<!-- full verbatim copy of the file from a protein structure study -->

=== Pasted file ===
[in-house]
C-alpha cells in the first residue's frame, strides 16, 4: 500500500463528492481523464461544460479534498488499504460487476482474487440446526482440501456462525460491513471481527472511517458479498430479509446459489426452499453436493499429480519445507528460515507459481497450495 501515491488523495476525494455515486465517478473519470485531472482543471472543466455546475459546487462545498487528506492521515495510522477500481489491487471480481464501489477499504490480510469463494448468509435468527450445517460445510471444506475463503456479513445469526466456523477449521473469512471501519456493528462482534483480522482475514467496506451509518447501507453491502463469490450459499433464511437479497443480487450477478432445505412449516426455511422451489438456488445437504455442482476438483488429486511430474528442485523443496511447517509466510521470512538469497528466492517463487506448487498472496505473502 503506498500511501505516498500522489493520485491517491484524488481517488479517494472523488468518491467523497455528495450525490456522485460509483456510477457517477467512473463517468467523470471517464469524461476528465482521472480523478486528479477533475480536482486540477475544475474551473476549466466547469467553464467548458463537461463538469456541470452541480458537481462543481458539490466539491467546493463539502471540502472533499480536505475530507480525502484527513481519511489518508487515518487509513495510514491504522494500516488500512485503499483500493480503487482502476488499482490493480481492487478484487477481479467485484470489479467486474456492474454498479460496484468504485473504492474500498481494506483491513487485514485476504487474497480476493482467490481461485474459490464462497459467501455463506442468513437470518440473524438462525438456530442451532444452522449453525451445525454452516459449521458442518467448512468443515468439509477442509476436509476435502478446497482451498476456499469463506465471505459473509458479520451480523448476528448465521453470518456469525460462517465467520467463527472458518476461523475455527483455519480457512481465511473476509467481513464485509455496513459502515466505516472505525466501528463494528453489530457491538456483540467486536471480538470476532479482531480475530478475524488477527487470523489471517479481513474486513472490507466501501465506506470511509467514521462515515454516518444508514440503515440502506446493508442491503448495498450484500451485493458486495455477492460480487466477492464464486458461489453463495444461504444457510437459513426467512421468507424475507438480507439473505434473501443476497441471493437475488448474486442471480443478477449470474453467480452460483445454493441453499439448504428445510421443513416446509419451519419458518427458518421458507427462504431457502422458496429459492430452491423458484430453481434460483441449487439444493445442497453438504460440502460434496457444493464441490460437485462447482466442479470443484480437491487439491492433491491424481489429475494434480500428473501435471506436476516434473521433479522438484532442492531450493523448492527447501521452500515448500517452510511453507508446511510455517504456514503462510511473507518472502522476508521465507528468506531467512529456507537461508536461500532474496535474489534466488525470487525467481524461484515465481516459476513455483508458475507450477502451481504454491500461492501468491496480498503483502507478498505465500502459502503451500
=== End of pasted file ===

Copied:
[in-house]
C-alpha cells in the first residue's frame, strides 16, 4: 500500500463528492481523464461544460479534498488499504460487476482474487440446526482440501456462525460491513471481527472511517458479498430479509446459489426452499453436493499429480519445507528460515507459481497450495 501515491488523495476525494455515486465517478473519470485531472482543471472543466455546475459546487462545498487528506492521515495510522477500481489491487471480481464501489477499504490480510469463494448468509435468527450445517460445510471444506475463503456479513445469526466456523477449521473469512471501519456493528462482534483480522482475514467496506451509518447501507453491502463469490450459499433464511437479497443480487450477478432445505412449516426455511422451489438456488445437504455442482476438483488429486511430474528442485523443496511447517509466510521470512538469497528466492517463487506448487498472496505473502 503506498500511501505516498500522489493520485491517491484524488481517488479517494472523488468518491467523497455528495450525490456522485460509483456510477457517477467512473463517468467523470471517464469524461476528465482521472480523478486528479477533475480536482486540477475544475474551473476549466466547469467553464467548458463537461463538469456541470452541480458537481462543481458539490466539491467546493463539502471540502472533499480536505475530507480525502484527513481519511489518508487515518487509513495510514491504522494500516488500512485503499483500493480503487482502476488499482490493480481492487478484487477481479467485484470489479467486474456492474454498479460496484468504485473504492474500498481494506483491513487485514485476504487474497480476493482467490481461485474459490464462497459467501455463506442468513437470518440473524438462525438456530442451532444452522449453525451445525454452516459449521458442518467448512468443515468439509477442509476436509476435502478446497482451498476456499469463506465471505459473509458479520451480523448476528448465521453470518456469525460462517465467520467463527472458518476461523475455527483455519480457512481465511473476509467481513464485509455496513459502515466505516472505525466501528463494528453489530457491538456483540467486536471480538470476532479482531480475530478475524488477527487470523489471517479481513474486513472490507466501501465506506470511509467514521462515515454516518444508514440503515440502506446493508442491503448495498450484500451485493458486495455477492460480487466477492464464486458461489453463495444461504444457510437459513426467512421468507424475507438480507439473505434473501443476497441471493437475488448474486442471480443478477449470474453467480452460483445454493441453499439448504428445510421443513416446509419451519419458518427458518421458507427462504431457502422458496429459492430452491423458484430453481434460483441449487439444493445442497453438504460440502460434496457444493464441490460437485462447482466442479470443484480437491487439491492433491491424481489429475494434480500428473501435471506436476516434473521433479522438484532442492531450493523448492527447501521452500515448500517452510511453507508446511510455517504456514503462510511473507518472502522476508521465507528468506531467512529456507537461508536461500532474496535474489534466488525470487525467481524461484515465481516459476513455483508458475507450477502451481504454491500461492501468491496480498503483502507478498505465500502459502503451500